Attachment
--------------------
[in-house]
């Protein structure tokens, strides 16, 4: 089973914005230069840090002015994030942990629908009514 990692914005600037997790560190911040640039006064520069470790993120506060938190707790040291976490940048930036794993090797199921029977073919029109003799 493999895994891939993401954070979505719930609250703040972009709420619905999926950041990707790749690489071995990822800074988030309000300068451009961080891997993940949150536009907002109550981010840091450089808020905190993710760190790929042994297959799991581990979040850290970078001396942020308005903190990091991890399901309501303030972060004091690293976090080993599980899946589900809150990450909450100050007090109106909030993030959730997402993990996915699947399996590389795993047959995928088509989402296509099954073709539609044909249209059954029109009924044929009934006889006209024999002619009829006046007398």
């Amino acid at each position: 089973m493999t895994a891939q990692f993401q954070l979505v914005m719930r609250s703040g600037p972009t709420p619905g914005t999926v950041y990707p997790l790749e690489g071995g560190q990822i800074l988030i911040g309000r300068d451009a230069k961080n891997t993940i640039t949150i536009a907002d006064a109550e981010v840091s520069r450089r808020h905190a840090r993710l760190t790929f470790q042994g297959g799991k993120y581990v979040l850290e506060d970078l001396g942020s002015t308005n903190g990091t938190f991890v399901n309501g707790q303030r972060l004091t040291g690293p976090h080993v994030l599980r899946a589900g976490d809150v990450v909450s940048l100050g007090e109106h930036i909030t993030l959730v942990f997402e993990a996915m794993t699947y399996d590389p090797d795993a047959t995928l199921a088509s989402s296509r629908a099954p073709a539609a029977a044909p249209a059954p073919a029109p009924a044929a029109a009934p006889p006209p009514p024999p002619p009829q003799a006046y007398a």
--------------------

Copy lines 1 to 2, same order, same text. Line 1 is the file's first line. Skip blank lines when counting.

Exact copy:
[in-house]
């Protein structure tokens, strides 16, 4: 089973914005230069840090002015994030942990629908009514 990692914005600037997790560190911040640039006064520069470790993120506060938190707790040291976490940048930036794993090797199921029977073919029109003799 493999895994891939993401954070979505719930609250703040972009709420619905999926950041990707790749690489071995990822800074988030309000300068451009961080891997993940949150536009907002109550981010840091450089808020905190993710760190790929042994297959799991581990979040850290970078001396942020308005903190990091991890399901309501303030972060004091690293976090080993599980899946589900809150990450909450100050007090109106909030993030959730997402993990996915699947399996590389795993047959995928088509989402296509099954073709539609044909249209059954029109009924044929009934006889006209024999002619009829006046007398």